So, I left my faithful bike with these nice young men, to get a new basket and a tune-up on top of the other changes. To my shock, they told me they would have it ready on Wednesday. Wednesday. That’s just four days after drop-off.
Wednesday night, however, I was at the Freedy Johnston show, and Thursday brought downpours. So after work on Friday, I took the bus over to Open.
When they wheeled out my bike… it turns out they had installed a rack and not a basket. I had been afraid of this, actually. During our conversation on Saturday, I had asked for a rack, but one of the guys said a basket might be better for my needs, and I agreed. When I got the call on Wednesday that the bike was ready, there was still some lack of clarity about whether I wanted a rack or a basket, but eventually it was decided that I would pick out a basket when I got there for the pickup and they would install it while I wait.
When I saw the rack and no basket, I explained my Wednesday phone conversation. It seeemed like there had been a miscommunication between the guys at the shop. They told me they would take off the rack and install the basket.
With the new fork, however, getting the basket on proved to be a tricky proposition. They had to shave some metal and do other bike-magic things that ended up taking about an hour. I was slightly annoyed, but I also felt bad that a confusing conversation had given them all this unexpected work to do. Because even in just the hour, hour and a half that I was there — between 6 and 8PM on a Friday, mind you — a bunch of people came in: some picking up, some who had just gotten flats, some who had other problems. In just a few months, Open has built up quite a following for themselves.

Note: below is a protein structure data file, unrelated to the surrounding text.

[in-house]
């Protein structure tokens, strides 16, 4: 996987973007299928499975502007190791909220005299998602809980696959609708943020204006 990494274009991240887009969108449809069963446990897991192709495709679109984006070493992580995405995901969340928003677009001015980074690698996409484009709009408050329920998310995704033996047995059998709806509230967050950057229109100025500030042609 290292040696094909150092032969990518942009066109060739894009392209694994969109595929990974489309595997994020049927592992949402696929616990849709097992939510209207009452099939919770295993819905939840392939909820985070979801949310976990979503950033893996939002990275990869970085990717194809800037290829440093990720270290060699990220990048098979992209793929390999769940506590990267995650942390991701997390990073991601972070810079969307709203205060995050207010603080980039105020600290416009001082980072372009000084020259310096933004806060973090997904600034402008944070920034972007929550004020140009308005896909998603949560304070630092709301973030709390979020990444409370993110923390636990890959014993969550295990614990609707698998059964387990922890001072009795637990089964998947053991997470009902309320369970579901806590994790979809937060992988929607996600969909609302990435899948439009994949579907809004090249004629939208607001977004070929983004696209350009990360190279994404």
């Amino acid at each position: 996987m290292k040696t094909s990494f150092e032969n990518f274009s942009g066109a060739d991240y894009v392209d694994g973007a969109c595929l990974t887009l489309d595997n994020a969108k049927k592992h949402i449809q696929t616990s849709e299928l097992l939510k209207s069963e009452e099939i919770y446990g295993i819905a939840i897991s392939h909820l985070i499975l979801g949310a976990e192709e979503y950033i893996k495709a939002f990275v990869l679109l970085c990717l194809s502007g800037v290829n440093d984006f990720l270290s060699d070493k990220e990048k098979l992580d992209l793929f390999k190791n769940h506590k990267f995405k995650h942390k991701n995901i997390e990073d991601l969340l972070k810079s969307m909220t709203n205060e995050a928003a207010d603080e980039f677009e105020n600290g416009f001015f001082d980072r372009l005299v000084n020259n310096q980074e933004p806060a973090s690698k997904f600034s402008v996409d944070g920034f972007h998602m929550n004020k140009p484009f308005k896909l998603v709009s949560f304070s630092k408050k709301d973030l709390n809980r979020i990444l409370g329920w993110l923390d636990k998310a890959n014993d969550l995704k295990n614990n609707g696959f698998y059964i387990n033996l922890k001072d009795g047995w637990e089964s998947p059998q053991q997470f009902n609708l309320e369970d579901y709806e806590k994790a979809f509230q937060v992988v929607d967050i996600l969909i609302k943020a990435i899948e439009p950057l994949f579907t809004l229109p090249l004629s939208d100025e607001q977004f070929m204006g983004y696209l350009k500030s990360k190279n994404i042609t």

When the work was finally done and Zack and I exchanged apologies, he rang me up. To my shock, for the trouble, they dropped all the labor charges off the whole bill. The final total for all of that work? $105. I had been quoted $160. I was floored, and impressed. While they could probably stand to come up with a better system for confirming orders, the service was still high quality, and they were more than willing to account for any problems that came up.
I told Zack why I’d come to Open: that I’d had all these bike questions I wanted to ask in a non-judgmental environment, and I had heard they were nice guys. He smiled and shook his head, lamenting that there seemed to be a lot of bike snobbery in the area. He said it didn’t make sense to judge people for not knowing everything about their bikes.
“If they did, they’d probably work in a bike shop,” Zack said.
“And wear a cool hat,” I said, referring to his short-billed bike cap. He laughed. “I don’t know if I’d say cool hat.”
Zack said that if I wanted a city that was the opposite, where bike-riders were not expected to be two-wheeled geniuses, I shold try Portland, Ore. I think I’ll pass. If Open Bicycle sticks around, I think Somerville will be good enough for me.